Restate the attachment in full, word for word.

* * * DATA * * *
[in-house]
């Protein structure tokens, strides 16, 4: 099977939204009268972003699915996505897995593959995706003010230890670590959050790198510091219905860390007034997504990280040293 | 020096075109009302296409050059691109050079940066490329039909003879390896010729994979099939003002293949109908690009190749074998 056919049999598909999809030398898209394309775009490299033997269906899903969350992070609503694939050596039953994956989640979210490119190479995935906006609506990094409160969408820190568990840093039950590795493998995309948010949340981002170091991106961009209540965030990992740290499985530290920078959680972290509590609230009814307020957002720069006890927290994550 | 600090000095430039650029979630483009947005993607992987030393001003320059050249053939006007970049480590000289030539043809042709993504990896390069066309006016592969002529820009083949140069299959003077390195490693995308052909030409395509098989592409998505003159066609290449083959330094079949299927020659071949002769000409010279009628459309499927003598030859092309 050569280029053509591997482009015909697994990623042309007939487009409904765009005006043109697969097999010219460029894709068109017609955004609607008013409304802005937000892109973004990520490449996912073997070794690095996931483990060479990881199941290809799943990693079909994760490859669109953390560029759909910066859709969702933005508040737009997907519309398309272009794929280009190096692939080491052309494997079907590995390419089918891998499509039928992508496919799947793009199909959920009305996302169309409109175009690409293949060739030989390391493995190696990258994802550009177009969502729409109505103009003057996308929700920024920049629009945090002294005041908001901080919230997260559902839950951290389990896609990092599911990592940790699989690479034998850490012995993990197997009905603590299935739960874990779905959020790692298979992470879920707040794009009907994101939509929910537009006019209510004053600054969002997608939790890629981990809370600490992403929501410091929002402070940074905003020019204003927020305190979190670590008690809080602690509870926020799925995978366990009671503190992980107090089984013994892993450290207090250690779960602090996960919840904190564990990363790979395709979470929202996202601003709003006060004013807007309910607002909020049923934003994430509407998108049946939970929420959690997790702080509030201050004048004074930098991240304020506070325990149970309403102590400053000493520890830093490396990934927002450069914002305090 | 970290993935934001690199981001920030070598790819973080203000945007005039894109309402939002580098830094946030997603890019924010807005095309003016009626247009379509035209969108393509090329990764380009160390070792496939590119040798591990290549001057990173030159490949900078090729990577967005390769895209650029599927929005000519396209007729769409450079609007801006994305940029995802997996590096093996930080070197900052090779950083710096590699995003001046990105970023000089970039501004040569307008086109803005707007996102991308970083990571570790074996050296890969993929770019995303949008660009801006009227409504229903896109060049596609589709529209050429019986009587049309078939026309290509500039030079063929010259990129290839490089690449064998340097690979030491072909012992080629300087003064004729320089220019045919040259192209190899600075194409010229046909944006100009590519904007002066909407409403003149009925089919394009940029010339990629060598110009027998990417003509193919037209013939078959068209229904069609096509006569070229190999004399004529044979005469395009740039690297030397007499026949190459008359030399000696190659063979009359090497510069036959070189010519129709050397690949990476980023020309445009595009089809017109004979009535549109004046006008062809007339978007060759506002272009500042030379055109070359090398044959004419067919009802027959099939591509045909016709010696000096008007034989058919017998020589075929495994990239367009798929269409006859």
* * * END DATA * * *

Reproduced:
[in-house]
């Protein structure tokens, strides 16, 4: 099977939204009268972003699915996505897995593959995706003010230890670590959050790198510091219905860390007034997504990280040293 | 020096075109009302296409050059691109050079940066490329039909003879390896010729994979099939003002293949109908690009190749074998 056919049999598909999809030398898209394309775009490299033997269906899903969350992070609503694939050596039953994956989640979210490119190479995935906006609506990094409160969408820190568990840093039950590795493998995309948010949340981002170091991106961009209540965030990992740290499985530290920078959680972290509590609230009814307020957002720069006890927290994550 | 600090000095430039650029979630483009947005993607992987030393001003320059050249053939006007970049480590000289030539043809042709993504990896390069066309006016592969002529820009083949140069299959003077390195490693995308052909030409395509098989592409998505003159066609290449083959330094079949299927020659071949002769000409010279009628459309499927003598030859092309 050569280029053509591997482009015909697994990623042309007939487009409904765009005006043109697969097999010219460029894709068109017609955004609607008013409304802005937000892109973004990520490449996912073997070794690095996931483990060479990881199941290809799943990693079909994760490859669109953390560029759909910066859709969702933005508040737009997907519309398309272009794929280009190096692939080491052309494997079907590995390419089918891998499509039928992508496919799947793009199909959920009305996302169309409109175009690409293949060739030989390391493995190696990258994802550009177009969502729409109505103009003057996308929700920024920049629009945090002294005041908001901080919230997260559902839950951290389990896609990092599911990592940790699989690479034998850490012995993990197997009905603590299935739960874990779905959020790692298979992470879920707040794009009907994101939509929910537009006019209510004053600054969002997608939790890629981990809370600490992403929501410091929002402070940074905003020019204003927020305190979190670590008690809080602690509870926020799925995978366990009671503190992980107090089984013994892993450290207090250690779960602090996960919840904190564990990363790979395709979470929202996202601003709003006060004013807007309910607002909020049923934003994430509407998108049946939970929420959690997790702080509030201050004048004074930098991240304020506070325990149970309403102590400053000493520890830093490396990934927002450069914002305090 | 970290993935934001690199981001920030070598790819973080203000945007005039894109309402939002580098830094946030997603890019924010807005095309003016009626247009379509035209969108393509090329990764380009160390070792496939590119040798591990290549001057990173030159490949900078090729990577967005390769895209650029599927929005000519396209007729769409450079609007801006994305940029995802997996590096093996930080070197900052090779950083710096590699995003001046990105970023000089970039501004040569307008086109803005707007996102991308970083990571570790074996050296890969993929770019995303949008660009801006009227409504229903896109060049596609589709529209050429019986009587049309078939026309290509500039030079063929010259990129290839490089690449064998340097690979030491072909012992080629300087003064004729320089220019045919040259192209190899600075194409010229046909944006100009590519904007002066909407409403003149009925089919394009940029010339990629060598110009027998990417003509193919037209013939078959068209229904069609096509006569070229190999004399004529044979005469395009740039690297030397007499026949190459008359030399000696190659063979009359090497510069036959070189010519129709050397690949990476980023020309445009595009089809017109004979009535549109004046006008062809007339978007060759506002272009500042030379055109070359090398044959004419067919009802027959099939591509045909016709010696000096008007034989058919017998020589075929495994990239367009798929269409006859």